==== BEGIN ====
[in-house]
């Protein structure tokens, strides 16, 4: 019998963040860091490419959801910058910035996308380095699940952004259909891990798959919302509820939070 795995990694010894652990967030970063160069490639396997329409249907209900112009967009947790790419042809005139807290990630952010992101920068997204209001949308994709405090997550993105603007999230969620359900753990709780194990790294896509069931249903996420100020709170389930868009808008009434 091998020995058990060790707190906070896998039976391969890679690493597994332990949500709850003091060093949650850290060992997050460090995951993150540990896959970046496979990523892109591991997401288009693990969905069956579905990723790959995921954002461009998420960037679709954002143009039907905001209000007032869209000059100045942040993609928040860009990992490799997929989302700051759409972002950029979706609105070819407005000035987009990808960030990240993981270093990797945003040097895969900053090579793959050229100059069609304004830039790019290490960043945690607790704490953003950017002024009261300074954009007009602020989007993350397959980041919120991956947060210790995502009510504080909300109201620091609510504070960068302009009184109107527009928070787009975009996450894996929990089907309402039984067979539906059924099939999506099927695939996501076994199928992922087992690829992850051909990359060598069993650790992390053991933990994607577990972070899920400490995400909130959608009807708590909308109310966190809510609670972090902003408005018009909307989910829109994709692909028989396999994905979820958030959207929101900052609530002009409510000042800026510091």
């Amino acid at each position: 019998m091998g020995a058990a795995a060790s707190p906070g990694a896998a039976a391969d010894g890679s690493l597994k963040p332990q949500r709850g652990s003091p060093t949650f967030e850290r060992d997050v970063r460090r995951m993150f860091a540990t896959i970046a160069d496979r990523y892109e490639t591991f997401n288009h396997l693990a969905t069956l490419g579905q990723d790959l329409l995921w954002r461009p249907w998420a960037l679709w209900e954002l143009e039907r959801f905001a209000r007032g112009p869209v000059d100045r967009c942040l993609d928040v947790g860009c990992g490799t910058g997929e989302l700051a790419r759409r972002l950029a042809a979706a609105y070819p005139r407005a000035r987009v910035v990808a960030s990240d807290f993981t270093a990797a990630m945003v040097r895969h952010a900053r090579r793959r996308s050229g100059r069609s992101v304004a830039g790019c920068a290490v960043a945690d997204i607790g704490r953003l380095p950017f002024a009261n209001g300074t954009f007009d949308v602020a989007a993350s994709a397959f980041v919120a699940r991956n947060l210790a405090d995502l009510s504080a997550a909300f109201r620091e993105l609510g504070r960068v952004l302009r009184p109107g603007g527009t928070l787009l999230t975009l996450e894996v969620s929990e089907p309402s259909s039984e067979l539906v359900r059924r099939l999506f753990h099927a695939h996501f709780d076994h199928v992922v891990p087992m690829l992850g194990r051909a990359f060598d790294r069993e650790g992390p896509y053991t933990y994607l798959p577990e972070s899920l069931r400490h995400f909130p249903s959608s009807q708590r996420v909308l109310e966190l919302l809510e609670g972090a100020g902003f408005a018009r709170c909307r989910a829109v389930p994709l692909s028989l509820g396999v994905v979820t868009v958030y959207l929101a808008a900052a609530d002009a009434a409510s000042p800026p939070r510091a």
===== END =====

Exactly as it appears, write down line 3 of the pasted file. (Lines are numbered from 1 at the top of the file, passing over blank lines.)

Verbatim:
């Amino acid at each position: 019998m091998g020995a058990a795995a060790s707190p906070g990694a896998a039976a391969d010894g890679s690493l597994k963040p332990q949500r709850g652990s003091p060093t949650f967030e850290r060992d997050v970063r460090r995951m993150f860091a540990t896959i970046a160069d496979r990523y892109e490639t591991f997401n288009h396997l693990a969905t069956l490419g579905q990723d790959l329409l995921w954002r461009p249907w998420a960037l679709w209900e954002l143009e039907r959801f905001a209000r007032g112009p869209v000059d100045r967009c942040l993609d928040v947790g860009c990992g490799t910058g997929e989302l700051a790419r759409r972002l950029a042809a979706a609105y070819p005139r407005a000035r987009v910035v990808a960030s990240d807290f993981t270093a990797a990630m945003v040097r895969h952010a900053r090579r793959r996308s050229g100059r069609s992101v304004a830039g790019c920068a290490v960043a945690d997204i607790g704490r953003l380095p950017f002024a009261n209001g300074t954009f007009d949308v602020a989007a993350s994709a397959f980041v919120a699940r991956n947060l210790a405090d995502l009510s504080a997550a909300f109201r620091e993105l609510g504070r960068v952004l302009r009184p109107g603007g527009t928070l787009l999230t975009l996450e894996v969620s929990e089907p309402s259909s039984e067979l539906v359900r059924r099939l999506f753990h099927a695939h996501f709780d076994h199928v992922v891990p087992m690829l992850g194990r051909a990359f060598d790294r069993e650790g992390p896509y053991t933990y994607l798959p577990e972070s899920l069931r400490h995400f909130p249903s959608s009807q708590r996420v909308l109310e966190l919302l809510e609670g972090a100020g902003f408005a018009r709170c909307r989910a829109v389930p994709l692909s028989l509820g396999v994905v979820t868009v958030y959207l929101a808008a900052a609530d002009a009434a409510s000042p800026p939070r510091a």